But this year after signups, my husband came home and announced that we would have to buy her a new bat. “Well,” I said, “She has grown a good bit since last year, so I guess that makes sense.”

“The bat is not too small for her,” my husband said. “It’s still the right size.”

“Then why do we have to buy a new bat?”

“They have tightened up the regulations this year,” my husband informed me. “Apparently there were some problems last year.”

“Oh,” I said. “I guess they want to standardize the type of bat.”

“Well, sort of,” he said. “There were multiple infractions last year involving bat tampering, and many of the parents complained. These new bats are tamper-proof, and everyone will be required to have one.”

I pondered this. Bat tampering? “Isn’t that what they do in the major leagues to add weight to the bats to give the batters more hitting strength? I know that’s a big infraction.”

“Yes,” said my husband. “That is what was happening.”

“My daughter is EIGHT,” I told my husband. “Eight. Who the hell tampers with an 8 year-old’s bat? This is a damn city league. They start them out at 4 years old. Do people tamper with their bats too?”

“Possibly,” my husband said.

“Oh,” I said, mustering my best sarcasm, “I suppose the pro scouts are at those games already.”

“As a matter of fact,” my husband said, “They are. This league goes up to 12 years old and by that time, the college scouts are out there.”

You have got to be FRICKING kidding me. College scouts? At a small town city league tournament? Weighting bats of prepubescent children? Tweens with tampered bats, on the off chance that a scout might spy them?

And that doesn’t begin to touch what this is doing to these kids. Never even mind the fact that this game is supposed to be fun for the kids, to learn team play and fairness. When a child is told, “Just a minute, before you go start this game, your Uncle Bubba has to fix your bat so you’ll hit harder and win,” they are being told, no this is NOT for fun. Nothing is for fun. Everything is soooo important. Everything you do. And we grownups are relying on you, you’re our sweet little cash cow. You’re gonna pay for college and make us money and fame, and keep us comfortable in our old age. The kid learns to cheat, scheme, feel that they are outside the rules, which are just made for breaking. And they learn young that they are being used, as an asset, rather than being treated to a fun game. That kid’s childhood is gone. They become an unwitting adult, lying and cheating and trying to sneak to the top. Never mind practice. Never mind innate ability. It’s all about clawing to the top.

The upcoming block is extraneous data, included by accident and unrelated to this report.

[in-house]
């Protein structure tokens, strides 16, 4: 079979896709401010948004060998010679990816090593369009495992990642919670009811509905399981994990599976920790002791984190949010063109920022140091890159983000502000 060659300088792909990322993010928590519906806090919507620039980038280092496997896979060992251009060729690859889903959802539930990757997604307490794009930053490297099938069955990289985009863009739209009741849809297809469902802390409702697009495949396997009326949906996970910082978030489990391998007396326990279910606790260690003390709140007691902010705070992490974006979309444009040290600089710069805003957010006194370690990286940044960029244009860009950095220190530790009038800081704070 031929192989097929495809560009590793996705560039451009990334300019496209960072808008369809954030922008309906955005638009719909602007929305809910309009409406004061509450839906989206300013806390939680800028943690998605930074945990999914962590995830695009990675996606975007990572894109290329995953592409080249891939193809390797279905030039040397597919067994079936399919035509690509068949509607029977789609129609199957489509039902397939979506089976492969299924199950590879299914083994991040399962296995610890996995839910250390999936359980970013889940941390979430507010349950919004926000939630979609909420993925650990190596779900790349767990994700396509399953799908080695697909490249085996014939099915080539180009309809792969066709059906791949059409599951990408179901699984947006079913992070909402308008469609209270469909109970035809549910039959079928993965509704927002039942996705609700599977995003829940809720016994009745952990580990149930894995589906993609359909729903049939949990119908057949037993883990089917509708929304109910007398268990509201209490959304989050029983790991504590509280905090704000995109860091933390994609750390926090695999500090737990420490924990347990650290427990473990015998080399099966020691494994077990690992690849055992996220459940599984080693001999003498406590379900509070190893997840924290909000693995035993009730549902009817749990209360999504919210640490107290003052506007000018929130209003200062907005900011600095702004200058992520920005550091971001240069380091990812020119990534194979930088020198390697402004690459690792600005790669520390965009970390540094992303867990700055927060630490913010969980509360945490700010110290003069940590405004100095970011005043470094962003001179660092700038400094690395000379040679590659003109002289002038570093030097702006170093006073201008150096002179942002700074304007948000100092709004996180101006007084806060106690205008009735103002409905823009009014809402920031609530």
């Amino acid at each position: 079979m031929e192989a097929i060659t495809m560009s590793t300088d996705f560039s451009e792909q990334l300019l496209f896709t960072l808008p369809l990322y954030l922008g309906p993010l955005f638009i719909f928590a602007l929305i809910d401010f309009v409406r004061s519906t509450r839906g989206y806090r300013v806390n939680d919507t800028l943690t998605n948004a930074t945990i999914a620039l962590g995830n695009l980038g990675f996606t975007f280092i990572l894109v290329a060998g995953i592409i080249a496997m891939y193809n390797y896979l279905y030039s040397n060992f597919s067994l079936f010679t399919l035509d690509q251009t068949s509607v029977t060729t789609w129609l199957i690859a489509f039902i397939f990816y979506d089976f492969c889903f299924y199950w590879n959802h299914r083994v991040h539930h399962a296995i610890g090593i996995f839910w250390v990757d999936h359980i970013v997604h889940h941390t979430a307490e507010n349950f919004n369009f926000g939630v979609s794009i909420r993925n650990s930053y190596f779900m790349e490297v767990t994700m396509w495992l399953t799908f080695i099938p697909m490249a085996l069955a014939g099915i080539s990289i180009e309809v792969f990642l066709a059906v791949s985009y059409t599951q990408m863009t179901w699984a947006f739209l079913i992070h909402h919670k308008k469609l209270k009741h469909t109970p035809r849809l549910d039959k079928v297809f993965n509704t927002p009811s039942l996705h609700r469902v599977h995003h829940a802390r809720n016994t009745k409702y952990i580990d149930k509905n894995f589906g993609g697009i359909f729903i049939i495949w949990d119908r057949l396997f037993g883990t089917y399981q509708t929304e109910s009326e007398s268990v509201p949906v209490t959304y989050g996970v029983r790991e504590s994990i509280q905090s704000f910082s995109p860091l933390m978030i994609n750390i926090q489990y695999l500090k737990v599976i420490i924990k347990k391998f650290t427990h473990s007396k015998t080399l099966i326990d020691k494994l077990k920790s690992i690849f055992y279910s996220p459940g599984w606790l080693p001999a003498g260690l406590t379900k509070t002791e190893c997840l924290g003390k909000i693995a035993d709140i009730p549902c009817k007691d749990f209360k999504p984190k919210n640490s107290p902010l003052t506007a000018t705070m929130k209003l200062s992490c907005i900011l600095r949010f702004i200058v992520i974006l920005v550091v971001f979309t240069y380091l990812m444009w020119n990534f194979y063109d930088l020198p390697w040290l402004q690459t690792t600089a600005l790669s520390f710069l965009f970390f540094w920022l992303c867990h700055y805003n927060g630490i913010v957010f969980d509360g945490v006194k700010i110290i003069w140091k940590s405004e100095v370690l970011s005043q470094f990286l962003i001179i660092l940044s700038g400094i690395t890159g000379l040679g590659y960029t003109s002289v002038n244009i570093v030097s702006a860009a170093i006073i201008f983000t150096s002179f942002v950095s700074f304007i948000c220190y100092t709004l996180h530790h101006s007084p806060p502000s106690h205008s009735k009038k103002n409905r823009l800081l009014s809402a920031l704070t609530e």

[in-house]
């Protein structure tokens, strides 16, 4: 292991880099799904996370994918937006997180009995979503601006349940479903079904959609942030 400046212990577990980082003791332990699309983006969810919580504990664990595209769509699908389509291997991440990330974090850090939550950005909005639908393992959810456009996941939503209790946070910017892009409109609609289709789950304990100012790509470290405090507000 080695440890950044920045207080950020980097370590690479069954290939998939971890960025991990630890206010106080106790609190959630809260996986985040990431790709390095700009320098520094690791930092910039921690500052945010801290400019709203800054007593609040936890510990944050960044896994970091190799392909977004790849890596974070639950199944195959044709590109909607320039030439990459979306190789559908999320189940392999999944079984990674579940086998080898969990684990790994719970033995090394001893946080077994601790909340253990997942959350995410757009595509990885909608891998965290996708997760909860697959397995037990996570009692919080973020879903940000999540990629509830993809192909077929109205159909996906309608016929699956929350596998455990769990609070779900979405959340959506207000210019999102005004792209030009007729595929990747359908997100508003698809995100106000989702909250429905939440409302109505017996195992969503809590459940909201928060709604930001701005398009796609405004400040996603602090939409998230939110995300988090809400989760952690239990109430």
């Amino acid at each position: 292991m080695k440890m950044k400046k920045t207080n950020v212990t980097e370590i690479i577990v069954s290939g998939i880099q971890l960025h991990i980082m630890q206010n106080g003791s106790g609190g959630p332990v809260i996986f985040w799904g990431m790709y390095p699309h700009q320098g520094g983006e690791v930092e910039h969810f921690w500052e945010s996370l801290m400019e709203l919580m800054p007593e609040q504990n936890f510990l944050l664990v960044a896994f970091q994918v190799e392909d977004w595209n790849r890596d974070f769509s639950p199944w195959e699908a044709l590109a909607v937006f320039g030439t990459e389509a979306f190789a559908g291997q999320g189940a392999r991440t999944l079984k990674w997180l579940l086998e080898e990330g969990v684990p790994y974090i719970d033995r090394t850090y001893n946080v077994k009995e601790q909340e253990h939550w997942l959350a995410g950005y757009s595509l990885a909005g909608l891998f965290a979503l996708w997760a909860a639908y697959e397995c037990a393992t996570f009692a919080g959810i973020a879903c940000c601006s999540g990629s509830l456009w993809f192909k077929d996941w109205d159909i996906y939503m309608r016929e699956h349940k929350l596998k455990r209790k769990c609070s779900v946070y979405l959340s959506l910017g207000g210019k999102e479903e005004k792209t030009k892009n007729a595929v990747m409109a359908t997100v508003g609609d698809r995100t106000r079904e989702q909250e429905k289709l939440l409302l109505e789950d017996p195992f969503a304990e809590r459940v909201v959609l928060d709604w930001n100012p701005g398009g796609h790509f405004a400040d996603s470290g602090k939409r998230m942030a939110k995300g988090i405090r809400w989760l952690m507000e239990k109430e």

I am a gynecologist, and in my line of work, I maintain that there is very little out there in the realm of human behavior that can surprise me. I am constantly proved wrong. You would think I would learn.

This shocked me. And horrified me. And several days later, I still cannot get that conversation out of my head. Bat tampering for tweens? What the hell next? Are the parents shooting up their 12 year-old daughters with steroids too? At this point, I would put nothing past anybody.

I know this makes me look old, but all I can think is, what is this world coming to? I heard my parents and my grandparents say this all the time, and here I am saying it. Maybe I am conservative and old-fashioned, but in my mind, anyone who would tamper with an 8 year-old’s bat in hopes of throwing a game or getting their kid scouted should go straight to hell. Do not pass home plate, do not collect $200. I didn’t think I could be shocked anymore. But believe you me, I am shocked. And outraged. And saddened. And there is nothing to do but buy the bat.